The Search for the Soldier Without a Name (Part 3) – Ten photographs

So here they are, ten photographs taken as trophies of war. Some of them are 79 years old, if the dates on the back of those photographs are correct.

Black and white pictures that through the World Wide Web and some help from fellow journalists are beginning to tell their story. As I have told in the two previous posts, my grandfather William Findlay Smillie took these photographs off a senior Italian officer during World War Two.

Italian journalist Fabrizio Morviducci has been able to decipher the faint pencil scratchings on the back of this photograph.

Fellow Star journalist Anna Cox helped with the translation

It reads: Ti sei indignato troppo nel posare è così?

Meaning: “Did you “undignify” yourself too much posing like this?

On the back of this photograph is the word Turin and the date 26 June 1933.

Google helped in tracking down the site where this photograph was taken.

That water feature is the Fontana dei 12 Mesi or the Fountain of the 12 months,in Turin.

The fountain HDR with Sigma 12-24

This is what it looks like today

Google Images also nailed where this picture was taken.

This is the Castello di Rivoli and that soldier passed by those arches on the right.

Perhaps this was taken in Abyssinia or somewhere in the Western Desert during World War Two.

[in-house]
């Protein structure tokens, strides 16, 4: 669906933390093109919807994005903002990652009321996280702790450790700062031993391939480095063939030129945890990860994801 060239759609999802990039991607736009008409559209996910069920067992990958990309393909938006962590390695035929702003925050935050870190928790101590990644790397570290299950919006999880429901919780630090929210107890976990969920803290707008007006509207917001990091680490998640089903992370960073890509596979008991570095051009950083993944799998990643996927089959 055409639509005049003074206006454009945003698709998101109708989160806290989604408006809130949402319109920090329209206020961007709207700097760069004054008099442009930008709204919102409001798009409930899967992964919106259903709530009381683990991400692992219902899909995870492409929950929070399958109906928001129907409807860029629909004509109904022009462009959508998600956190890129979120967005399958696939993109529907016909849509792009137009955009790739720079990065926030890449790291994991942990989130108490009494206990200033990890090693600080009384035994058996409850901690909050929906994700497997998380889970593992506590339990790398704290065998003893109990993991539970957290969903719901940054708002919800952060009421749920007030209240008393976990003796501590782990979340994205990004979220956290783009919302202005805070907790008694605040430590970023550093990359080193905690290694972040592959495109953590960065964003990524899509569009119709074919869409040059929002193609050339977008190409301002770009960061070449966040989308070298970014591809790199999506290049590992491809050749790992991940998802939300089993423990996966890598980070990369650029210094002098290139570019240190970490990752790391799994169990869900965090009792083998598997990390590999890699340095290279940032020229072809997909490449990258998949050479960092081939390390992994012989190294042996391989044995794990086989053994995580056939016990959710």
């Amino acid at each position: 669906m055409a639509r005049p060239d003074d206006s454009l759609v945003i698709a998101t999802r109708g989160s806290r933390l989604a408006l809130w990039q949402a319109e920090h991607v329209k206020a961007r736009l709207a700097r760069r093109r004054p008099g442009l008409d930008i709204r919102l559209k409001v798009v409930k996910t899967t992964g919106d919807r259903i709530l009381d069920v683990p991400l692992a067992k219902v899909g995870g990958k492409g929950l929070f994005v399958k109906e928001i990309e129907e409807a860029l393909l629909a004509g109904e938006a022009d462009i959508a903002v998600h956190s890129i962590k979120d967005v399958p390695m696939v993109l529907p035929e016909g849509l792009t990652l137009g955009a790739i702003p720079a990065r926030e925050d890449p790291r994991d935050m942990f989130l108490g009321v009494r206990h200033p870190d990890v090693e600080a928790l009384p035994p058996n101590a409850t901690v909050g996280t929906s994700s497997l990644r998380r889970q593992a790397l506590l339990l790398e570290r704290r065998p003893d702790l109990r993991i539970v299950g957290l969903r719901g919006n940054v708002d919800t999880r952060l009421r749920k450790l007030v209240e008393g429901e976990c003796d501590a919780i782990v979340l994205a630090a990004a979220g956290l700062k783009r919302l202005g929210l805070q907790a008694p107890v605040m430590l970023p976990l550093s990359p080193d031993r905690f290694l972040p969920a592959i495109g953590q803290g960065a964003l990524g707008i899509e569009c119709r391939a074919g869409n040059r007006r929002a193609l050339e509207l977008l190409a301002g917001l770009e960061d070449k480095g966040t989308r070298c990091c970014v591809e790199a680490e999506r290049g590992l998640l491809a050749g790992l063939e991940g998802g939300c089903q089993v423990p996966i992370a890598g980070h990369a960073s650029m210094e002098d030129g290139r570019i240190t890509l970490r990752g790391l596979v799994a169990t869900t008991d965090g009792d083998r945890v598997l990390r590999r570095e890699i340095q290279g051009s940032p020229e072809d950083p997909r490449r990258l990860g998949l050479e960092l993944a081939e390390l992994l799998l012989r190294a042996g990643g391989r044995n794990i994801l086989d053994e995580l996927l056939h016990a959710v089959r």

The back reads Rivoli June 29 1933. That is the Castello di Rivoli in the background.

This is what is written on the back of this photograph:

BC scuola Allievi ufficiali gennaio 1933 servizio di ramazza

Meaning: BC School cadet officials January 1933 broom service.

Written on the back is

Rovigno d’Istria 25 aprile 1933 Nei dieci minuti di intervallo dopo la pulizia degli (????)

Rovigno dÍstria 25 April 1933 in the 10 minute interval/break after the cleaning of the (I believe it says automatic cannon)

Rovigno is now the sea side town of Rovinj in Croatia. In the 1930s the region was occupied by the Italian army.

Ten photographs that caught glimpses of the lives of a group of young soldiers at the height of fascist Italy.

These were the good years, ahead of them lay a war that I am sure changed their lives forever.

As I have said before, if you have any ideas in tracking who these nameless faces are, let me know.

About Shaun Smillie

Journalist, with a love of bones, fossils and other things dug up. Fisherman and occasional beer maker.
This entry was posted in artefacts from the attic, Smillie family history, The search for the Italian officer, Uncategorized, world war two and tagged , , , , , . Bookmark the permalink.

2 Responses to The Search for the Soldier Without a Name (Part 3) – Ten photographs

  1. Beautiful photographs, no help in identifying the individuals, thoroughly enjoyed the post all the same, thanks for writing, warmest regards.

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